"Death" in games is based on what happens in the real world when the body stops metabolizing. In other words, Death is the absence of life. Unlike in video games, where it is common to die from blood loss or massive trauma, Death in real life is often caused by less sudden occurrences. For instance, the most common cause of death in most organisms is the gradual shortening of the telomeres that cap off chromosomes after each cell replication. There are also many fatal diseases and maladies that a person in the real world can contract from both internal and external sources. For instance, one common disease that comes in many flavors is cancer. There is also AIDS (non-fatal, but contractors rarely survive), malaria, aneurysms, and heart attacks.
Death In Games
Death occurs in games where the main character in a game runs out health by such means as being stabbed, shot, falling off of high places, being run over by a vehicle, set on fire, eaten, blown up, crushed, smashed, whacked, punched, dropped on, suplexed, decapitated, etc. Virtually every video game has an aspect of death in some way, although how each game handles death varies from extremely similar to radically different.
Death is generally used to provide a level of difficulty for the player. The player is encouraged to keep their player character alive in order to progress through the game. Players are generally allowed to take some damage and carry on, but death forces them to stop.
Penalties for Death
Penalties for death range from having to restart the entire game, to being revived at the very spot you died. Most games have a save feature though, making death merely a nuisance.
Some games allow the player only one life, ergo if the player dies they must reload at an earlier point. It may be used for specific points in a game, such as the torture segments in Metal Gear Solid. At this points, if the player dies, he must reload the game. In some games, "permadeath" is in place. This means that the game effectively auto-saves when the player dies, resulting in the permanent loss of your character, or his " permanent death". This is the most extreme penalty for death, and is rarely used in modern games.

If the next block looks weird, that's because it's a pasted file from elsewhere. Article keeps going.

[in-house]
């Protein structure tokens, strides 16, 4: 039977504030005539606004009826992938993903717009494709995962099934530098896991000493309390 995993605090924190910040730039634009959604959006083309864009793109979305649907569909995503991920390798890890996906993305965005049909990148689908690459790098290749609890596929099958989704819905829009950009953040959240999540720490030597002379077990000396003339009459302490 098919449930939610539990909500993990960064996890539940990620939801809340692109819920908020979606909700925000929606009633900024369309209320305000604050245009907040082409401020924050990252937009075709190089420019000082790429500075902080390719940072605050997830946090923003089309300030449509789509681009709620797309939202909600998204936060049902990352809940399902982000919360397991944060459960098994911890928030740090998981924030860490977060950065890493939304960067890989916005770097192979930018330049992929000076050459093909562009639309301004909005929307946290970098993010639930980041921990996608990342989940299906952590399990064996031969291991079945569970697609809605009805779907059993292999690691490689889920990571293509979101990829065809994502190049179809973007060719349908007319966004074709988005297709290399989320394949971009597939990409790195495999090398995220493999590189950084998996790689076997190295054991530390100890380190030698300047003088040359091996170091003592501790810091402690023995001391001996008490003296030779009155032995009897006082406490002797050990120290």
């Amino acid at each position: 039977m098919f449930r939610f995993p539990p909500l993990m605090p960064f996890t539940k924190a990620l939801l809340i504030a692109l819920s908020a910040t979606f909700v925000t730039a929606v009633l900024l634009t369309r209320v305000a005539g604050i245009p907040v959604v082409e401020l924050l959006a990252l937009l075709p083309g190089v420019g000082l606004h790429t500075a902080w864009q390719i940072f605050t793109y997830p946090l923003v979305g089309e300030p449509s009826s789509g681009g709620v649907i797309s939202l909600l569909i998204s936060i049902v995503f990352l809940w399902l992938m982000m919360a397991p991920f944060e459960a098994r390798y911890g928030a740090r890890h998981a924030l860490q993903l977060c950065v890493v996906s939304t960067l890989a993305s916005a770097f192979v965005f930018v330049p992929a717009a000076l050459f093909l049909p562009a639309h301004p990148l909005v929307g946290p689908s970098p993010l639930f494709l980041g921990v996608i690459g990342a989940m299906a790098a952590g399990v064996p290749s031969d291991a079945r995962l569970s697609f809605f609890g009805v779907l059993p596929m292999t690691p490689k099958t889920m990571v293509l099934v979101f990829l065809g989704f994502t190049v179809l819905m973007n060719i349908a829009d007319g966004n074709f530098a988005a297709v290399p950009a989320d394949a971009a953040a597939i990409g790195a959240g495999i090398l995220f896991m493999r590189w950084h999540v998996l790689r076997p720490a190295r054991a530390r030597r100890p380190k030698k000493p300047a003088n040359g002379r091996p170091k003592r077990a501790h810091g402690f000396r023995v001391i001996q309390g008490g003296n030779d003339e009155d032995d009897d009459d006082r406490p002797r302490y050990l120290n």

More common are games where players have multiple lives. In these games, the player may be revived. Where the game chooses to revive the player can vary from game to game. Some games simply revive the player in the very spot that they died, which is likely the most lenient penalty for death. Some games make the player restart at the last checkpoint they have reached, which can be a somewhat more stringent penalty. In many games, the spacing of checkpoints can be a major concern, as checkpoints that are too far away can make a game very difficult, or very frustrating. Other games force players to revive at a safe point, which may be a save point or a safe house located in a central location. These are arguably the toughest penalties for death.
In addition, some games exact additional penalties on the occurrence of death. Many games will strip the player of any items or experience gained since the last checkpoint or save. Some games, such as MMOs or RPGs, may exact an additional death penalty, in the form of an EXP loss or a fee for revival. Games such as Torchlight have expanded on this idea, offering players a choice to either respawn at the very same spot, and incur a monetary and experience penalty, respawn at the entrance to the dungeon and incur only a monetary penalty, or respawn in the town, but incur no penalty.
As example of a particularly tough penalty for death is Steel Battalion. In this game, if you were killed while piloting a mech, you not only died, the game would automatically delete your entire save file, forcing you to start a new game from the very beginning, making the entire game pointlessly difficult. This is very rare, although some games are adopting "hardcore" or "challenge" difficulties that incorporate this feature.